This year numerous corps are giving audiences a first-hand chance to participate in their shows right from the stadium seats. Sure, there are normal shout-outs to performers, like the old chestnut "They're always ready!" or the classic "Blow my face off!" but today corps are actually educating their fans on how and when to participate ... like this video primer from the Santa Clara Vanguard for participation in the corps' 2008 program "3HREE."
Here are just 10 of the many ideas that over the years have helped make the energy on the field take a flying leap into the stands:
10. Create your own party.
The 2007 Glassmen demonstrated that not all participation has to be vocal! The corps provided fans gold-colored beads to become part of the festivities. Soon, even avid fans of other corps were wearing the beads in celebration of the corps.
In 1997 Magic of Orlando entered the field Mardi Gras-style complete with umbrellas. Corps members encouraged the audience to clap and sing along to "Lil' Liza Jane."
9. Bring props & play the part.
The Madison Scouts' "Pirates of Lake Mendota" show in 1997 was all eye-patches and 'arrrrrrr' with Madison fans living the theme in the stands complete with Jolly Roger flags and shoulder parrots.
In the case of the Velvet Knights in the early '90s, the atmosphere was all about fun, which they quickly established by tossing inflated beach balls out into the stands.
8. Create your own sound effects.
The Cavaliers' bass drum cadence off the field is so infectious, the crowd is easily drawn into clapping along. Known as "Iowa," this tradition has been around since the 1960s.
In 2005, Phantom "phans" contributed some music by using rainsticks to accompany their Gene Kelly-like character on his walk through the "rain."
As we watched above, Santa Clara Vanguard members this year are using snapping, slapping and clapping as a way to get everyone involved in one part of their show.
Back in the '80s, the Blue Devils were involved with getting their fans to bellow a loud grunt. In 1981, the corps introduced the classic "One More Time Chuck Corea." The battery percussion quickly snuck in a guttural shout during a quiet spot. While this was quite popular with corps members, by Drum Corps International rules, the vocalization was not allowed. Instead, with the staff members' help, the audience quickly learned where it was placed and added their own vocals. (Not until 1984 was the vocal prohibition lifted.)
2005 Phantom Regiment
In 2004, Jersey Surf created a buzz by asking the audience - through a spinning wheel of chance - if they should "Finish the Show" or "Take the Penalty!" Encouraged by the crowd, the entire Surf corps took the penalty by stepping over the front sideline and playing at a full volume right up to the front row of stands.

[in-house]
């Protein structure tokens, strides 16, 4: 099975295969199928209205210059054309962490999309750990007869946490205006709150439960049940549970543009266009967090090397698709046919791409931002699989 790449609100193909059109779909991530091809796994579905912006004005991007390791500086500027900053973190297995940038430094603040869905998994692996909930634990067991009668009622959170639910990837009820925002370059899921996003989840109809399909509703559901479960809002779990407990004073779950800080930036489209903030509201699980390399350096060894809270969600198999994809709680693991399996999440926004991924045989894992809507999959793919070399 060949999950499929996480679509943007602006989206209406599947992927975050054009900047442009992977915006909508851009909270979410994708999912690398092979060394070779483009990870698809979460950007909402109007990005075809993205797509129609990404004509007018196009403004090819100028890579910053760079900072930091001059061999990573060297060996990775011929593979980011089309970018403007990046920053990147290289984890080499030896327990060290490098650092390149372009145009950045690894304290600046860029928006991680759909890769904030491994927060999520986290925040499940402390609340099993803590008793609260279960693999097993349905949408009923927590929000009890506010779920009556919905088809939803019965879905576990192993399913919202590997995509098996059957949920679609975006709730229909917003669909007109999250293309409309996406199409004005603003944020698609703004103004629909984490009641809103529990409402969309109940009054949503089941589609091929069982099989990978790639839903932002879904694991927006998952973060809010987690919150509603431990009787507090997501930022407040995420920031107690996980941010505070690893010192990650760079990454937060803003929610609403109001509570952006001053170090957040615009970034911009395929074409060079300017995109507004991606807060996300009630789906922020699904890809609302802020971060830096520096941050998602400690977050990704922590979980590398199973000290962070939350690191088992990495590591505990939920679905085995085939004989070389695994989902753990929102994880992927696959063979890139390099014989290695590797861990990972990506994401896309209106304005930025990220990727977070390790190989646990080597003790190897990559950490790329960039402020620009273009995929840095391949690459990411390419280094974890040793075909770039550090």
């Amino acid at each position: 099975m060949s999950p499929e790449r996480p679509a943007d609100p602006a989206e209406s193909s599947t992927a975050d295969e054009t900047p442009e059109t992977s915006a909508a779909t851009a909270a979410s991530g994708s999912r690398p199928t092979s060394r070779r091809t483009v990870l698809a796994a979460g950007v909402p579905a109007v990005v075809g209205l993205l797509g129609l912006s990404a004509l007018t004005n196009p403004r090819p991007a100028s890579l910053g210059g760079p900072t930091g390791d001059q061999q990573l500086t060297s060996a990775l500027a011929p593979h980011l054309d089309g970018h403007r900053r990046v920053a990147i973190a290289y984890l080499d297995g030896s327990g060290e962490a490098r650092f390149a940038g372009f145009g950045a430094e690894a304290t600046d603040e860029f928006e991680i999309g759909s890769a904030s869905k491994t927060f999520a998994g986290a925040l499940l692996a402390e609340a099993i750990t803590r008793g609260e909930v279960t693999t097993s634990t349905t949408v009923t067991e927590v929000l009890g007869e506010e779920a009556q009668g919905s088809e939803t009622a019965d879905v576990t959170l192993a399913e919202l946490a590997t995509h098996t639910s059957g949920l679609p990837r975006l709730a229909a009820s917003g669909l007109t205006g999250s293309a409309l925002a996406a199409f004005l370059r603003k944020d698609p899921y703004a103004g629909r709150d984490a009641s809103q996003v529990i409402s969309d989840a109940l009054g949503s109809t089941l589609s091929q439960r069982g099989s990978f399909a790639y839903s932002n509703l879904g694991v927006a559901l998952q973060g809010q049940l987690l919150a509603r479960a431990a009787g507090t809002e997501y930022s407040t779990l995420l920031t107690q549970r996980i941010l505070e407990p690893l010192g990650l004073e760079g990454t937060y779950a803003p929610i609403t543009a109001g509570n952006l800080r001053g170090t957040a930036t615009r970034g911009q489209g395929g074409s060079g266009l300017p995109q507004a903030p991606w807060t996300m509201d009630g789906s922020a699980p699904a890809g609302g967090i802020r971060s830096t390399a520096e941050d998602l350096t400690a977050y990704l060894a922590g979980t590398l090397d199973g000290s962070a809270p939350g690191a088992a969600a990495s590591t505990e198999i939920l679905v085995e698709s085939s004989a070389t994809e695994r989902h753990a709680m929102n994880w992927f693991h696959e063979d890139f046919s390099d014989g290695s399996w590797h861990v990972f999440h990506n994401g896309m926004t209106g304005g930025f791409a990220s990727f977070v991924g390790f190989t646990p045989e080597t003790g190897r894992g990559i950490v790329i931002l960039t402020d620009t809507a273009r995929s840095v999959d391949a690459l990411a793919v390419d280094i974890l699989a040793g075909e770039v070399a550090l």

Phantom Regiment asks its audience to play Roman citizens in the corps' "Spartacus" program this summer. When the drum major asks the fate of a defeated gladiator on the field, the audience shouts "Die!" Now what do you think would happen if the majority chose 'Live!'?
5. Sing along!
This year, the delightful Blue Devils C corps plays "If I Only Had a Brain" from their show "WOZ." Finding it irresistible, parents, friends and fans sing right out loud.
4. Make an entrance.
The Bluecoats' "Bloooo!" leaves no question who's arrived. Enough said.
3. Make an exit.
Phantom Regiment supporters launched streamers into the air during the corps' 1984 closing piece, "1812 Overture." Legend has it that the stash of streamers to give the fans ran out by the last night of the World Championships, and they had to resort to the hotel equivalent of streamers – toilet paper.
2004 Jersey Surf
2. Shout a pre-determined word.
Audiences shouted "BEEF!" during the "Hoedown" portion of the 1996 Cadets' "American West" show and "Mambo!" during the 1994 "West Side Story" production.
Beginning in the late 1980s Santa Clara Vanguard fans picked a spot in the show to shout "Vanguard!" Since then, the tradition has lived on, even being written into the musical score. Masters of incorporating the one-word audience yell, last year Vanguard even added a second yell of "Eureka!" to go along with the theme of the production.
2007 Santa Clara Vanguard
The beginning of the 2005 Cadets show "The Zone" exemplified how individuals can enhance a moment. Remember the sound of the doorbell ring? A few guys in the front row uniformly said in a high pitched voice: "Who IS it?" But sometimes without thought, individuals can actually be a diturbance to a show. Especially troublesome are unwarranted shouts during a slow or quiet ballad (Everyone remember "KRYSTAAAAL!"?). In these cases, audience participation is strongly discouraged.
1. Stand and cheer.
The best way an audience can participate? Easy. A standing ovation at the end of a show works for all corps – all the time.